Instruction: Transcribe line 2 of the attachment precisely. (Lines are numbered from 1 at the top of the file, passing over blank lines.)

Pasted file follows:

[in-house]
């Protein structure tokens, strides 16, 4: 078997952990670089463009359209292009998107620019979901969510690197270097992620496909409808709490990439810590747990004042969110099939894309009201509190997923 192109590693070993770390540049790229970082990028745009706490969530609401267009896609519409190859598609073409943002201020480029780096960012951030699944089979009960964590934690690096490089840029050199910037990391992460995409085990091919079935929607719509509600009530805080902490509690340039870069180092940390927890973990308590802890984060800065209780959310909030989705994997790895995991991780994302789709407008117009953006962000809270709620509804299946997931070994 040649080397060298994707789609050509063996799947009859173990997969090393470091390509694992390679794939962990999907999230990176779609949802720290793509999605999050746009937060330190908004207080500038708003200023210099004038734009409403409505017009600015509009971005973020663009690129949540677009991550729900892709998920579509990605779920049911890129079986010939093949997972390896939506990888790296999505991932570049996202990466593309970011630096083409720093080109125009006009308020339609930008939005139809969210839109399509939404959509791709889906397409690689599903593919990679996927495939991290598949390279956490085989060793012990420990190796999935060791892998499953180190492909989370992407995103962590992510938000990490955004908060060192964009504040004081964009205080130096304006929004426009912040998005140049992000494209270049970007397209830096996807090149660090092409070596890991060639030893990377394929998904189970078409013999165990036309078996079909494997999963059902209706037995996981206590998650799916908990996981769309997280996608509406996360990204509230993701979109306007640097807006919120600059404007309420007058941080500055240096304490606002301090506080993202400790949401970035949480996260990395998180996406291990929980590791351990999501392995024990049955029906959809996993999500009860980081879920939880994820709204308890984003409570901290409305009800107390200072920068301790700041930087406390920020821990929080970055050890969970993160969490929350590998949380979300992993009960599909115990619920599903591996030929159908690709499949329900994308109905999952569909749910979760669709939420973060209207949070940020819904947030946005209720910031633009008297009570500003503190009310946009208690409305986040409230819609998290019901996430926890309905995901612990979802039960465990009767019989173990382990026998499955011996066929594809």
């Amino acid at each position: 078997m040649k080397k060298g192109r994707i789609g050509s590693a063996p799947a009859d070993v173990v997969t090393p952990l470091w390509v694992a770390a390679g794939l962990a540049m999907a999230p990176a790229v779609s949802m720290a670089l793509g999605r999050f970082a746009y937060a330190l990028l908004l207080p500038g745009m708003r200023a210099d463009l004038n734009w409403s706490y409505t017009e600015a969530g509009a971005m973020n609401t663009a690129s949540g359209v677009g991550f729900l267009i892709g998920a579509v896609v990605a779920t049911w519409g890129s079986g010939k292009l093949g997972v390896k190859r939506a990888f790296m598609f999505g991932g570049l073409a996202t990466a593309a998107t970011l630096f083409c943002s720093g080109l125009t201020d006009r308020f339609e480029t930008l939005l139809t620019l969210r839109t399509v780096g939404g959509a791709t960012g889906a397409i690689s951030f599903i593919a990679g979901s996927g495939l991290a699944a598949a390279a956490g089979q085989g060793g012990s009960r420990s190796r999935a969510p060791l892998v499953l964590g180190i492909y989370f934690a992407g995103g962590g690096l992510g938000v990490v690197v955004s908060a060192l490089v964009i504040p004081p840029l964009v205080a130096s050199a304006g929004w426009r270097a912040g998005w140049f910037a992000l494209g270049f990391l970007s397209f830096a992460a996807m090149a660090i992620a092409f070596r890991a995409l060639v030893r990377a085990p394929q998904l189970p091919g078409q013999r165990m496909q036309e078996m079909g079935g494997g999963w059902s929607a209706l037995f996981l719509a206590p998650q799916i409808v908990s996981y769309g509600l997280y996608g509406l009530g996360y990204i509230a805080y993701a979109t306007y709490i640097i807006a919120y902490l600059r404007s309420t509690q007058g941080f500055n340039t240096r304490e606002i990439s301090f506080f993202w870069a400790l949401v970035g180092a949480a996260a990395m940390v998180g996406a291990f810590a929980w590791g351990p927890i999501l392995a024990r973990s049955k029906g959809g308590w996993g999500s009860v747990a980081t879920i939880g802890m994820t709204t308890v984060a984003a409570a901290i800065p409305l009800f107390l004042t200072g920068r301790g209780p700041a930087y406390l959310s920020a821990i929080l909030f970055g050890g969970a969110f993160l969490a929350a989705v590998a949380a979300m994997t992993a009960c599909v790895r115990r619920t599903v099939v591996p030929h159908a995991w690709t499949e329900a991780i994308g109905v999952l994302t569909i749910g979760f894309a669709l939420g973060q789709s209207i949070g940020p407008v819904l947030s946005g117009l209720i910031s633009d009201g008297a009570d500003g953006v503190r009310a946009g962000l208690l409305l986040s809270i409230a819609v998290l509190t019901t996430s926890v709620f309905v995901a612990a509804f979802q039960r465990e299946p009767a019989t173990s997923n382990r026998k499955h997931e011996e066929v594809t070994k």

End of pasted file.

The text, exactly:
């Protein structure tokens, strides 16, 4: 078997952990670089463009359209292009998107620019979901969510690197270097992620496909409808709490990439810590747990004042969110099939894309009201509190997923 192109590693070993770390540049790229970082990028745009706490969530609401267009896609519409190859598609073409943002201020480029780096960012951030699944089979009960964590934690690096490089840029050199910037990391992460995409085990091919079935929607719509509600009530805080902490509690340039870069180092940390927890973990308590802890984060800065209780959310909030989705994997790895995991991780994302789709407008117009953006962000809270709620509804299946997931070994 040649080397060298994707789609050509063996799947009859173990997969090393470091390509694992390679794939962990999907999230990176779609949802720290793509999605999050746009937060330190908004207080500038708003200023210099004038734009409403409505017009600015509009971005973020663009690129949540677009991550729900892709998920579509990605779920049911890129079986010939093949997972390896939506990888790296999505991932570049996202990466593309970011630096083409720093080109125009006009308020339609930008939005139809969210839109399509939404959509791709889906397409690689599903593919990679996927495939991290598949390279956490085989060793012990420990190796999935060791892998499953180190492909989370992407995103962590992510938000990490955004908060060192964009504040004081964009205080130096304006929004426009912040998005140049992000494209270049970007397209830096996807090149660090092409070596890991060639030893990377394929998904189970078409013999165990036309078996079909494997999963059902209706037995996981206590998650799916908990996981769309997280996608509406996360990204509230993701979109306007640097807006919120600059404007309420007058941080500055240096304490606002301090506080993202400790949401970035949480996260990395998180996406291990929980590791351990999501392995024990049955029906959809996993999500009860980081879920939880994820709204308890984003409570901290409305009800107390200072920068301790700041930087406390920020821990929080970055050890969970993160969490929350590998949380979300992993009960599909115990619920599903591996030929159908690709499949329900994308109905999952569909749910979760669709939420973060209207949070940020819904947030946005209720910031633009008297009570500003503190009310946009208690409305986040409230819609998290019901996430926890309905995901612990979802039960465990009767019989173990382990026998499955011996066929594809």